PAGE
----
During the last Business-20 - a forum that takes place alongside the G-20 summit - the Argentine President Cristina Fernandez de Kirchner called for regulation of markets. “What I am proposing”, she said, “is a return to capitalism seriously, because what we are living, gentlemen, is not capitalism. This is a total financial anarchic-capitalism, where nobody controls anyone”.
In this scenario, it is actually ‘Mr Spread’ ruling the Eurozone debt crisis. Hei is sparking off anxiety of a default contagion, leading long-standing leaders agree to resign and pressing new technocrats to quickly adopt strict measures to rescue the country. But who is ‘Mr Spread’? Andreas Pilger, project manager in investment banking, gives us answers.
Andreas Pilger: The famous spread is the gap between a German government bond and a government bond of any other Eurozone government. If a German 10-year bond gives an investor a 1.7 per cent interest rate and a French one 3.2 per cent, we have a significant spread. If you believe in France as a country, that is not a bad deal. The problem is related to the fact that the rise in interest rates - reflecting investors’ fear of the country’s possible default – increases, in cycle, the risk of France defaulting on their payments. Hence, while on the one hand French government bonds are more attractive, on the other, credit standing and reputation of France decreases.
Cafebabel: But why is Germany the benchmark country? Why Italian bonds for example have to be always compared to the German bond?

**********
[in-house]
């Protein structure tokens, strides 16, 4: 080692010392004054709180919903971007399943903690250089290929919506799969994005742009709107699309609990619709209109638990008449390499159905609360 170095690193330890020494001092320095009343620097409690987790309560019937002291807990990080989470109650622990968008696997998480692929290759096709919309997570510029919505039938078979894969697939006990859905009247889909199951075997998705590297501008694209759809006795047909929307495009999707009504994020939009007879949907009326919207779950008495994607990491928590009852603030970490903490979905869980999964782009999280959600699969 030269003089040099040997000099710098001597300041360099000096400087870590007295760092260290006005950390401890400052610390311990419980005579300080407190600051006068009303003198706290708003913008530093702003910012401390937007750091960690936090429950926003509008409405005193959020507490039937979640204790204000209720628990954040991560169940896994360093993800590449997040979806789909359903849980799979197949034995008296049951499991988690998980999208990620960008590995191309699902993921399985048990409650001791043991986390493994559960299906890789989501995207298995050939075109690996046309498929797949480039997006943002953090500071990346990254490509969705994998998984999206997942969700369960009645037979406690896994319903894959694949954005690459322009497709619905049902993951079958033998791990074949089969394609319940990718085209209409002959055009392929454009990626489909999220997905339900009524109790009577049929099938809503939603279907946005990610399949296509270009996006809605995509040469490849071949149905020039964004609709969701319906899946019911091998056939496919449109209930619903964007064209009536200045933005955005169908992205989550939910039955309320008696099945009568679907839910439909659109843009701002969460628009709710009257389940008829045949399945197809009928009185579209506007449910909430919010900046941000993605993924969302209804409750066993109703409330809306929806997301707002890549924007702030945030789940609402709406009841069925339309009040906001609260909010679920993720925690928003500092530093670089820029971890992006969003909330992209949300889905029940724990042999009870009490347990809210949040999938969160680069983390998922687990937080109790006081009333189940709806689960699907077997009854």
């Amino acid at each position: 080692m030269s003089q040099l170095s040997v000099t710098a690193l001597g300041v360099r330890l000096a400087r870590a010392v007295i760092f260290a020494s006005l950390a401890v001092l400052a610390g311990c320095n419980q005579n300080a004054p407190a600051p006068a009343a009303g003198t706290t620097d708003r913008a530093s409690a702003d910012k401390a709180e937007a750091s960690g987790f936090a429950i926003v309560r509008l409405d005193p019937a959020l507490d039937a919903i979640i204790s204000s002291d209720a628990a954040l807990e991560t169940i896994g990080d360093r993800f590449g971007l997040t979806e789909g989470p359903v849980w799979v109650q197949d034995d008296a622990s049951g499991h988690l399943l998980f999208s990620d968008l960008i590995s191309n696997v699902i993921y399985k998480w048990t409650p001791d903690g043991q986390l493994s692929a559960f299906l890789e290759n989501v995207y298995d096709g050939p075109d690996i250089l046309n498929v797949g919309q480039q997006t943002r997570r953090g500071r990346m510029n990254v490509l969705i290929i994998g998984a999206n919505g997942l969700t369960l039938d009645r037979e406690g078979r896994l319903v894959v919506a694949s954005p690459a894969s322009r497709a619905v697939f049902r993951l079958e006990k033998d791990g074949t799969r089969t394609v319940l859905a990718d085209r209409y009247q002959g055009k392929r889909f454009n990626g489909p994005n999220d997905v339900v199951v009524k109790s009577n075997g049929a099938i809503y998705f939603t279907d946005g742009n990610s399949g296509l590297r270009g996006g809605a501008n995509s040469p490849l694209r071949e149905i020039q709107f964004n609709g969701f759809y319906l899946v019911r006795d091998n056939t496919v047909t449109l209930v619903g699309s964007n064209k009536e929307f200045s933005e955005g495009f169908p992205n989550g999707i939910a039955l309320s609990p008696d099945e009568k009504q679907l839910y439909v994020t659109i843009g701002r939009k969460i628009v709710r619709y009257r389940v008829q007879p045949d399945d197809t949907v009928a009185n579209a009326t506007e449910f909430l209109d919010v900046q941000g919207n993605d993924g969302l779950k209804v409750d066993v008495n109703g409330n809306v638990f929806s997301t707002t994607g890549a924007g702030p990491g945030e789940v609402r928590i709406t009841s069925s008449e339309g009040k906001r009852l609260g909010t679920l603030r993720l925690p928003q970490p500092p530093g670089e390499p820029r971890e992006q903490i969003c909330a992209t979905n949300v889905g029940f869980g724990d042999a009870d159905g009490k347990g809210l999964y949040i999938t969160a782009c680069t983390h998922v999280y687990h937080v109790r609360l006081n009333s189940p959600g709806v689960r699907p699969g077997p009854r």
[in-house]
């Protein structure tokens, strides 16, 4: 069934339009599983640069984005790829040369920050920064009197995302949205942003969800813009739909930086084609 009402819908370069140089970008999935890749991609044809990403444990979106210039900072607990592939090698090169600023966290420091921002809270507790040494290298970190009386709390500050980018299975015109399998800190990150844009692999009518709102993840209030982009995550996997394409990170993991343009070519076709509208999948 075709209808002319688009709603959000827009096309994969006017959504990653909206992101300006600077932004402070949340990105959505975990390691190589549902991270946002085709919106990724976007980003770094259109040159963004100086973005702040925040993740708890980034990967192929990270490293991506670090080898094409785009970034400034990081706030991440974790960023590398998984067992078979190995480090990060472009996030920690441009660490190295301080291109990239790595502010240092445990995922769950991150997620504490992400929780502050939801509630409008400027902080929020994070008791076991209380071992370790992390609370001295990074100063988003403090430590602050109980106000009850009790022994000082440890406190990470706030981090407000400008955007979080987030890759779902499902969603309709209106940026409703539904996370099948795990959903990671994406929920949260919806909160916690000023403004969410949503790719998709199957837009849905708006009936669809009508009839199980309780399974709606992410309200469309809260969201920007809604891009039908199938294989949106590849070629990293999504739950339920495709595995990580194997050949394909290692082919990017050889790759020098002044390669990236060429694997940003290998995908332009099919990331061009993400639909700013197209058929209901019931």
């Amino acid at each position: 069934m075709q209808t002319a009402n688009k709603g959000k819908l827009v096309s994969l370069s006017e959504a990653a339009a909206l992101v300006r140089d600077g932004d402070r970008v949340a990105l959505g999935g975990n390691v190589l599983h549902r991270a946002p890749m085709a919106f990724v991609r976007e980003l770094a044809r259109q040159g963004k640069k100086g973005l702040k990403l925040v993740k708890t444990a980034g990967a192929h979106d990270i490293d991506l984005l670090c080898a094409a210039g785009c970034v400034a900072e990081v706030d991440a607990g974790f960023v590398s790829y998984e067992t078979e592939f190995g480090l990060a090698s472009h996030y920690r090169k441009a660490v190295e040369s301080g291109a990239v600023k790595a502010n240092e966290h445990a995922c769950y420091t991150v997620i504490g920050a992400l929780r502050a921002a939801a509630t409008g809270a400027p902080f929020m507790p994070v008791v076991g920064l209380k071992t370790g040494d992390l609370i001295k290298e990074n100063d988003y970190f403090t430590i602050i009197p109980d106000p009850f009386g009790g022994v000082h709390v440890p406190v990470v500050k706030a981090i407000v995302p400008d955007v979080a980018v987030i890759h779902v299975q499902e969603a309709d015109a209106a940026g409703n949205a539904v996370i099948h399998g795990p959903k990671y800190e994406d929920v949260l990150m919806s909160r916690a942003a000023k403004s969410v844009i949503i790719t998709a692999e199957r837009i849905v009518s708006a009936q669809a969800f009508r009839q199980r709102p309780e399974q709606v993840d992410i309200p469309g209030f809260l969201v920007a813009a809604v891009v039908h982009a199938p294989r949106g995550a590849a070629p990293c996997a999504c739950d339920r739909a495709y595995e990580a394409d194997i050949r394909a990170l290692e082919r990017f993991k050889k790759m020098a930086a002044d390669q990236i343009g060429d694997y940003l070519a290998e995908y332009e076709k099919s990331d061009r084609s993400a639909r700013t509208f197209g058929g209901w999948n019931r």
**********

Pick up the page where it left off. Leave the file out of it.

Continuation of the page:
Andreas Pilger: This is because the German economy has always been considered the most stable amongst the Euro countries. Therefore, German bonds are considered the safest. This is however a relative measure. Looking at nowadays situation, if the German bond yields rise, the spread becomes smaller, but this however does not necessarily mean that Italy for example can then borrow money cheaper.
Cafebabel: So what are the determinants of the yield differentials?
Andreas Pilger: If a country has to pay a higher yield for its bonds, it means that investors demand for a higher risk premium. This is true for any kind of bond or loan. The more likely the issuer is to default, the more it has to pay to its lenders.
Cafebabel: What are the main effects that such significant bond differentials may cause?
Andreas Pilger: Bearing in mind the difference in risk associated with different countries and market behaviour, you can see the following. Investors will tend to invest into safer bonds, like the German bond, rather than the riskier ones especially given the current economic crisis (although the last bonds’ auction on 23rd November showed that even bonds are starting to lose their appeal). Some market players will also try to profit from the situation and speculate on those spreads, like hedge funds and banks that speculate on differences in the ratings of bonds. If they bet that the fear for Italian bonds increases, Italian government bonds lose in value much more than German ones, causing then the increase of the yield difference between the Italian and German bonds. In this context, hedge funds may try to take advantage of the situation by short selling or selling insurances, putting Italian bonds under even more pressure and making the cost of financing public debt to rise. In conclusion, refinancing through government bonds becomes more expensive and the debts increase further.
This shows that financial markets judge the decisions and the behaviour of our leaders and are influenced by future expectations. Investors prefer determination, they require credibility, they force the implementation of austerity measures. What we need is to have political leaders being able again to take and implement decisions, and not to be driven by financial speculators.
For the rest, there is always the possibility to write a wish-list letter to Santa Claus. Christmas is not so far away.